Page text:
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Leaders ‘should reward responsible behaviour’

Leaders 'should reward responsible behaviour'

The head of charity Business in the Community (BITC) has urged businesses to reward staff for responsible behaviours in a similar manner to that in which they offer incentives for hitting financial targets. 

Speaking at the Leadership Summit, BITC's chief executive Stephen Howard said staff should be shown that responsible behaviour adds value to an organisation, reports the Chartered Institute of Personnel and Development. 

He called for the integration of such behaviour into organisations' training and development schemes, saying employers should encourage staff to gain experiences outside their normal role to nurture employees' values and decision making.

Mr Howard said trust in business would not be regained until responsibility becomes an integral part of organisations' operations and that leaders are currently failing to promote responsible behaviours among staff.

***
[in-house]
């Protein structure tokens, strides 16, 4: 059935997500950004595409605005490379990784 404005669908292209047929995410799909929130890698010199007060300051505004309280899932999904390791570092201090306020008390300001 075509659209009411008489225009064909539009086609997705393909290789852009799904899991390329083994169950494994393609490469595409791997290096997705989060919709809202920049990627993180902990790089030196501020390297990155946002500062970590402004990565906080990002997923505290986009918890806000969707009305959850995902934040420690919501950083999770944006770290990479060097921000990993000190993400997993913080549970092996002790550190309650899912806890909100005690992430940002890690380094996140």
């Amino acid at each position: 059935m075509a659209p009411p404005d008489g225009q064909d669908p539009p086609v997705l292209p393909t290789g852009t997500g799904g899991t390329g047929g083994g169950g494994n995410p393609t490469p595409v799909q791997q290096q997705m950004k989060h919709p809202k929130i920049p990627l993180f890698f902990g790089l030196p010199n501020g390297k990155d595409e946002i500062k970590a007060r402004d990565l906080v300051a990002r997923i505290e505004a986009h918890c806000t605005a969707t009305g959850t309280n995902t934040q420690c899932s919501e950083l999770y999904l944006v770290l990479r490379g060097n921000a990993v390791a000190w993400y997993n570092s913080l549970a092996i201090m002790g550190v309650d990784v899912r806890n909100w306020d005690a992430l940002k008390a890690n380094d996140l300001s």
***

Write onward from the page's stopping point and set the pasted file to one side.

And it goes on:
"Chief executives and investors must move beyond financial value as the only recognised metric of business success. By adopting an integrated approach, reporting on the added value of responsible practice business, and rewarding responsible behaviour, business can form a new and more powerful contract with society – and re-claim its rightful place as an engine for social change and innovation."

A survey conducted by the BITC reveals employee objectives and organisations' corporate responsibility targets are often misaligned. This mismatch could possibly undermine the core values of businesses.

The ethical objectives of organisations have come under increasing scrutiny following the 2008 financial crisis.

Last year, former Charter International and Cable & Wireless HR director Ian Muir said HR has a key role to play in promoting business ethics.

His comments followed the publication of a report, Tone from the Top, which said good business practice begins at the highest level of an organisation.

Mr Muir argued HR directors have an essential role to play by getting close to the chairman of the company and fostering a better relationship between the board and line managers.

Employees should be encouraged to speak out against bad practice, according to the Tone from the Top report, and management should look to create an atmosphere in which employees feel confident enough to voice their concerns.